Alia Bhatt doesn’t matter–Sushant Singh Rajput does.

Today, not yet half a week after Sushant Singh Rajput committed suicide, the national conversation of India has conveniently shifted from talking about the foils of nepotism and how it has corrupted the Bollywood industry to a pathetic Twitter Trend: “I Stand With Alia Bhatt.” Regardless of how you look at it, there is a concrete reason why Bollywood seems to be on a downward spiral. Genuine, non-nepotistic talent are heading outward at an alarming rate, and the self-propagating, messy, artless actors, actresses, and production companies are the only ones that remain. 

“I Stand With Alia Bhatt” came about when a bunch of her fans ran to her defense over… Over what? Over the fact that she’s benefitted from a corrupt system that devalues genuine artistry and overvalues connections? Over the fact that she’s contributed very little to the actual integrity of the Indian film industry and that she symbolizes the larger, pathetic problems of the industry–nepotism, lack of training, lack of motivation? Over the fact that upon Sushant Singh Rajput she put out a hollow Twitter statement even though when the man was actually alive she never showed any ounce of real human emotion? 

Thankfully, fans never need to articulate a reason for actually defending their idol. Otherwise, Alia Bhatt fans would have nothing to say. They’d have no defense. They’d be forced to contend with the fact that Alia Bhatt, Karan Johar, YRF, and most of the nepotistic, connection-driven institutions in the Indian film industry function the exact opposite to what makes India so great: a meritocracy. The Indian film industry, as it stands, is not a meritocracy. 

India is a fantastic country. India is a country that has been pillaged for so long, robbed of its riches, and forced to develop from the ground up. And despite all odds, the country has developed. It consistently produces the smartest engineers and  doctors because of the institutions that evaluate them–meritocratic institutions. The engineering schools, medical schools, and academic systems in India at large are some of the most difficult in the world. They are based in ability, not connection, and are a huge part of why India has risen so rapidly. Contrast that with Bollywood: a complete, nepotistic mess. That’s why anyone who even dares to pervert this occasion from celebrating a genuine Indian artist into some half-hearted attempt to defend an actress who never needed defending should rethink their actions. Immediately.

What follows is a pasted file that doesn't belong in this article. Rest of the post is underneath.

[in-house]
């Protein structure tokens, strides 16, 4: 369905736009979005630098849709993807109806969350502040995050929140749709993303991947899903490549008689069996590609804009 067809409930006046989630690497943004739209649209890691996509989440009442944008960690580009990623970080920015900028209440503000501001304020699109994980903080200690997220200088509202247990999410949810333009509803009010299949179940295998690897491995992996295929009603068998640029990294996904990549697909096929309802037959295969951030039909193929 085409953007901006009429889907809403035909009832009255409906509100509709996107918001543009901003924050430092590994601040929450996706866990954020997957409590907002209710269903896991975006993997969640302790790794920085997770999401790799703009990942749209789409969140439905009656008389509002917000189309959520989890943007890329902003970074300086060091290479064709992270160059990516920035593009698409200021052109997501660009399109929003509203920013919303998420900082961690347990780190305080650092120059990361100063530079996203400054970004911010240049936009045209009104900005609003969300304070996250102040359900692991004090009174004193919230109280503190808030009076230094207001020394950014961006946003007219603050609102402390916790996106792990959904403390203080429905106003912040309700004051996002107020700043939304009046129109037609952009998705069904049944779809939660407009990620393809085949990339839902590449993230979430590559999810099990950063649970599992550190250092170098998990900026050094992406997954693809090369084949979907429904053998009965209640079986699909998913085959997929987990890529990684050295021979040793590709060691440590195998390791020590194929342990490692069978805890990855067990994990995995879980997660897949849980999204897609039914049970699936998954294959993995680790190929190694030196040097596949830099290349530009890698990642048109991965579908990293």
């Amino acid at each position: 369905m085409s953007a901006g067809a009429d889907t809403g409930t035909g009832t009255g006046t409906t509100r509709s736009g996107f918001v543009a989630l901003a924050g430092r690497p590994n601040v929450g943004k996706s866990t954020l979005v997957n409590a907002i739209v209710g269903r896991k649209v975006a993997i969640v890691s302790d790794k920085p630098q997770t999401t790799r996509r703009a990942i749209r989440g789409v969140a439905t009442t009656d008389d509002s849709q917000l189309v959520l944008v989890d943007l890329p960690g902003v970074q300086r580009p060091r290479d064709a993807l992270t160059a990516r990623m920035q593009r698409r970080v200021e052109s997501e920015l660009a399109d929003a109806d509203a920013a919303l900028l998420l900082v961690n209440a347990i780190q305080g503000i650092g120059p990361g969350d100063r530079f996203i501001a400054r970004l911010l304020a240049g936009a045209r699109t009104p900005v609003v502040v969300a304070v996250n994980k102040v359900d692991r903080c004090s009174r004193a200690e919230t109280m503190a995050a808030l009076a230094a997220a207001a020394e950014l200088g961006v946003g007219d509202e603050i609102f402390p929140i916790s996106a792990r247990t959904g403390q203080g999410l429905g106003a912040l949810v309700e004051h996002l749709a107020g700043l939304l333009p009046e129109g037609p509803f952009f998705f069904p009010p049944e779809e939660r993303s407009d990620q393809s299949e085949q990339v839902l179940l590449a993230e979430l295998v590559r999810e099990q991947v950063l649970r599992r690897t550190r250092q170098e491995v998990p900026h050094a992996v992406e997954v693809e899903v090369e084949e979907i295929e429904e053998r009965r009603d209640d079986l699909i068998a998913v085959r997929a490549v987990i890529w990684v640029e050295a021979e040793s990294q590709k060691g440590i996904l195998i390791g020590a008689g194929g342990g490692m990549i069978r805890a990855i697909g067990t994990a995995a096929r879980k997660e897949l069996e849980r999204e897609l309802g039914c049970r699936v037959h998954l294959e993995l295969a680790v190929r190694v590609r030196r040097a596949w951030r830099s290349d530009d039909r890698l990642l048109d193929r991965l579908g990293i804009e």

I’m not going to pretend like I was an incredible fan of Sushant Singh Rajput. As a society, we have a tendency to pile on our sentiments over any celebrity upon their death in order to make ourselves feel more important–it shows other people that we matter too. But, Sushant Singh Rajput committed suicide, and no one should ever do that. And although the stories that have come out surrounding his death may simply be allegations, they’re worth looking into, and not dismissing out of some semblance of idolatry. If the Bollywood industry, in all of its corruption, drove Rajput to commit suicide, then it should be investigated, exposed, and stopped. 

Who cares about Alia Bhatt? In this case, no one should.

Written by Shlok Sharma